This chilling video is all over the Net. I’ve been watching the slow-motion car crash that is Western governments’ response to the economic downturn and thinking that it meets all the criteria for (ancient) Greek tragedy — in that one can see it’s going to be a disaster and nobody can do anything to prevent it. But I hadn’t seen anyone laying out as brutally as this.
Then some doubts set in. Is this guy a successful trader, as he implies? Here’s Deborah Orr in the Guardian:
Rastani isn’t a predator. He’s merely a would-be predator, operating freelance from his girlfriend’s semi in Bexleyheath, and regretful that he did not, in fact, make “a fortune” out of the crash. Actually, the guy is the most honest broker ever to hit the telly. No wonder he’s broke.
But here’s the funny thing. The BBC is in trouble because it let Rastani on to the television without vetting him properly first. He presented himself as a successful trader, when there is no sign that he is.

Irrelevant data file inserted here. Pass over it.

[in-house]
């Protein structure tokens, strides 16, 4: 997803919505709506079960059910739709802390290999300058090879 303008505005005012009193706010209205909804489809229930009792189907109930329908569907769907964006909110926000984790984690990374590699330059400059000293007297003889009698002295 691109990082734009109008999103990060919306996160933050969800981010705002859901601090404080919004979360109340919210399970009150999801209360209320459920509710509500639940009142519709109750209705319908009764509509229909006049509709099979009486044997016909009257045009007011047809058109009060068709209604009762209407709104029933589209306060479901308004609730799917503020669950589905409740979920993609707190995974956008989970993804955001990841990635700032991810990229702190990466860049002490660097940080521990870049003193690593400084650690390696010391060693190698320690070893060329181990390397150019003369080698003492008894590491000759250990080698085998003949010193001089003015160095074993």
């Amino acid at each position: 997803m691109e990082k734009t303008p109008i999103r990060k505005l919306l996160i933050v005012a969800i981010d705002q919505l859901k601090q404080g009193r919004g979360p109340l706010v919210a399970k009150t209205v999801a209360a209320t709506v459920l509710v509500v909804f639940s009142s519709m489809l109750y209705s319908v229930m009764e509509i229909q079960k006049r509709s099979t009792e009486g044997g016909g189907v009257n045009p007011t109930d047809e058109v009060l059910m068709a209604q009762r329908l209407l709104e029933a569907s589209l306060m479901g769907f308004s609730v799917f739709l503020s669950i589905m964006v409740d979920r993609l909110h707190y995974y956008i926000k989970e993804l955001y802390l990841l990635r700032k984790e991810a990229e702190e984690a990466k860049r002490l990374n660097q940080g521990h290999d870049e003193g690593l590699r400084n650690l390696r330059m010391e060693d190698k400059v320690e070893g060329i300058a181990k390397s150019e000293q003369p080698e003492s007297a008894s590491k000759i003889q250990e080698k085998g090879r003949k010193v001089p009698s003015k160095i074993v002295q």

Quite so: according to the Telegraph, he lives in a pebbledashed suburban house that he doesn’t even own:
“They approached me,” he told The Telegraph. “I’m an attention seeker. That is the main reason I speak. That is the reason I agreed to go on the BBC. Trading is a like a hobby. It is not a business. I am a talker. I talk a lot. I love the whole idea of public speaking.”
So he’s more of a talker than a trader. A man who doesn’t own the house he lives in, but can sum up the financial crisis in just three minutes – a knack that escapes many financial commentators.
“I agreed to go on because I’m attention seeker,” he said on Tuesday. “But I meant every word I said.”
The trouble is that some of what he says is plausible. Goldman Sachs may not actually rule the world, but governments behave as if it did.
Thanks to Andrew Ingram for spotting it.